Learning to draw trains us to see the world through our own eyes and not through the filters of the mind. Our minds delete, distort,and generalize through processing filters.
People who can’t draw have not learned to see what they are looking at. Drawing is a skill set that can be taught. It is not so much about what you do with your hands as it is what you see when you look at something.
In art school many drawing exercises quickly revealed to each of us how the mind lies. Our drawing materials were in one room and the model was in another. We were allowed only 5 minutes to look and remember as much as possible before returning to our easel and draw for ten minutes. After each quarter hour journey we learned quickly what our minds had shut out.
A major problem was that few teachers had the skills to teach drawing, especially the technical drawing needed in the design of textiles, industry, and science.
I see a technological parallel happening in the 21st century. So many tech “creations” are not “creations” at all but more akin to mental innovations. Many people see tech as the high priestess of design, but to those who actually create it is seen as derivative. Every reference of a CGI screen can be easily spotted to the trained eye. I have said that art done in the digital world is a bit like compact fluorescent light bulbs: the color feels off and the energy is considered dirty. The emotions are stripped in the same way humor or sarcasm do not translate well in text messages.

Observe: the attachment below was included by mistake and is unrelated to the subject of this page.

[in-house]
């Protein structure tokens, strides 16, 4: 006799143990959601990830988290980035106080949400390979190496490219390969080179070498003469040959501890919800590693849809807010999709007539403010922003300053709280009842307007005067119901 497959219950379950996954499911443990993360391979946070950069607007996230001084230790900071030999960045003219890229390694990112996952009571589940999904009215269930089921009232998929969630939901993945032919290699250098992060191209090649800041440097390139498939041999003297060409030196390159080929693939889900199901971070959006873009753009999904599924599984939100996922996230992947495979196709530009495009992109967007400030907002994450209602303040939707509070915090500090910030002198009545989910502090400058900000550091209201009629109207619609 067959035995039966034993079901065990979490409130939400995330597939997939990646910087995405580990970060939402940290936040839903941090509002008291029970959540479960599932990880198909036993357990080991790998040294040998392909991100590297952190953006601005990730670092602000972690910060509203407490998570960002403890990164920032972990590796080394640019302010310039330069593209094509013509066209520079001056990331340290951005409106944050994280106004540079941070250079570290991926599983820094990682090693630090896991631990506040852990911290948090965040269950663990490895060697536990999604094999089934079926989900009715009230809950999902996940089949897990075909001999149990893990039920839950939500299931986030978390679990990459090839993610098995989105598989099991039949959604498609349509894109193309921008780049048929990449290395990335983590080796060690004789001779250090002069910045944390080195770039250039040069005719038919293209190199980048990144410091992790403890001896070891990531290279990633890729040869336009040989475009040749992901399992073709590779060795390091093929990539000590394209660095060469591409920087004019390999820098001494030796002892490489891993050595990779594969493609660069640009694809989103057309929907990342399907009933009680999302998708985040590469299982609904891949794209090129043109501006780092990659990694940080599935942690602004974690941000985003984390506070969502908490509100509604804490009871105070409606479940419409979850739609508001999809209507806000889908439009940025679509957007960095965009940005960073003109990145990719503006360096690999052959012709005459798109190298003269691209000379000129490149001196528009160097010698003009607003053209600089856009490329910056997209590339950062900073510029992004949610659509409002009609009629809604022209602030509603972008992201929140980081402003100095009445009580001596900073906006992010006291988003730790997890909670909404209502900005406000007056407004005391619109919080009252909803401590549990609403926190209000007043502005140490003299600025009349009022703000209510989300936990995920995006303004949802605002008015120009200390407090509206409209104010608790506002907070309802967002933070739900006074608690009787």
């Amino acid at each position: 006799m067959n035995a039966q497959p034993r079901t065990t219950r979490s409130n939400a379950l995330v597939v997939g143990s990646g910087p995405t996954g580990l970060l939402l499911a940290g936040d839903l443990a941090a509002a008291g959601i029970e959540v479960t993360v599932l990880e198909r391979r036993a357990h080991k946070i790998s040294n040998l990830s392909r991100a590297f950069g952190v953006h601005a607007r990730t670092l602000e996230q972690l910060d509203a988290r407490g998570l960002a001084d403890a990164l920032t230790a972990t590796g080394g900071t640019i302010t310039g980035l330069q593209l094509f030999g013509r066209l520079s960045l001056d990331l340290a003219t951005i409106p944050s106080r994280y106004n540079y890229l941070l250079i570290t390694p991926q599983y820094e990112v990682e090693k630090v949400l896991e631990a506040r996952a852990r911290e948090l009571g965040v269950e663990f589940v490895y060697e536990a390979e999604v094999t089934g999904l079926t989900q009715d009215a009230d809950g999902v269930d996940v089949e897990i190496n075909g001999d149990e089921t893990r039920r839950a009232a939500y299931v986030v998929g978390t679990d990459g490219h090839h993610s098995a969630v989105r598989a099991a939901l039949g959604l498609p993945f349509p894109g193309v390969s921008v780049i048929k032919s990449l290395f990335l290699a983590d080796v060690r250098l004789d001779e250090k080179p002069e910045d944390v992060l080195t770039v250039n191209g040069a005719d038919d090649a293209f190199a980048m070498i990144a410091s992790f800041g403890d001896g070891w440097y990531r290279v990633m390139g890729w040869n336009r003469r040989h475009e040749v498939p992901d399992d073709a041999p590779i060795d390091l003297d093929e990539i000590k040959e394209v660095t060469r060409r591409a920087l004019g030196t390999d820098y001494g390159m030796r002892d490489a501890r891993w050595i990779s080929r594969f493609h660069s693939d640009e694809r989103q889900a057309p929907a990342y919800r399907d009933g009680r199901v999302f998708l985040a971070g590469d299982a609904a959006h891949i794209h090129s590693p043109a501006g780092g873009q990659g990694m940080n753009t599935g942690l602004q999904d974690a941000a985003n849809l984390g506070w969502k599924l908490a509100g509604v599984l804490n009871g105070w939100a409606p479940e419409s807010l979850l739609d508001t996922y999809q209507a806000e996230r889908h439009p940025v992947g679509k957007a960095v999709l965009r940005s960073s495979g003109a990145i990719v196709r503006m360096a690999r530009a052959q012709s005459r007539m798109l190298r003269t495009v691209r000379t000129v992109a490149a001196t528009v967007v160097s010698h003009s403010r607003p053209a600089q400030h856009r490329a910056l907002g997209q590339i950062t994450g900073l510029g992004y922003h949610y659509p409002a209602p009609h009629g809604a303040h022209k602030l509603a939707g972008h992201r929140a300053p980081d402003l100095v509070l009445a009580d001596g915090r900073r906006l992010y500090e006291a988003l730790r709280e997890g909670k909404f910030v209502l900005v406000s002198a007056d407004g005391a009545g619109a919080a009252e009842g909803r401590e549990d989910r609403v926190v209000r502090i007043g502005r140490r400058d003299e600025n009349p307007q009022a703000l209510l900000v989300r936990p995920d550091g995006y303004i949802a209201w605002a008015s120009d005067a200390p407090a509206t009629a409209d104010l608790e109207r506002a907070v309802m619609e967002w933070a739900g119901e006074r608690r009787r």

There is an expression, “great artists steal.” Sadly it has been adapted and distorted from a quote by TS Eliot. People have heard so many versions of it, that is often taken at face value. I will get back to that later.
The original quote, “the immature poet imitates and the mature poet plagiarizes”, has been parodied by artists, composers and writers such as Picasso, Stravinsky, and Faulkner.
Pablo Picasso changed the quote to, “Good Artists Copy, Great Artists Steal.”
Igor Stravinsky changed it to “A lessor artists borrows, great artists steal”.
Nobel Prize winning author, William Faulkner, added his version with “Immature artists copy, great artists steal”.
Stealing in each of these cases refers to not copying someone else’s work, but taking it in what you love about it and making it a part of your self. It does not mean copying.
Someone who copies is confusing mental ideas with creativity. It is coming from fear, not creativity.
Competitive people believe only a few good ideas exist and there is not enough to go around. Competition is the opposite of creativity.Creativity manifests itself uniquely to every individual. It is unlimited.
So how did the USA get to a point where basic drawing skills are no longer taught to everyone? In 2001 the No Child Left Behind Act was passed. For schools to receive federal monies or what is known as Title I Funding, schools would have to administer standard based assessments.
Schools began to focus on test results through memorization. Although it technically included the arts, they were not tested for Title I funding. If the students did not pass rigorous tests, schools lost their funding and teachers lost their jobs. Teaching kids to think or to create was no longer financially worth it.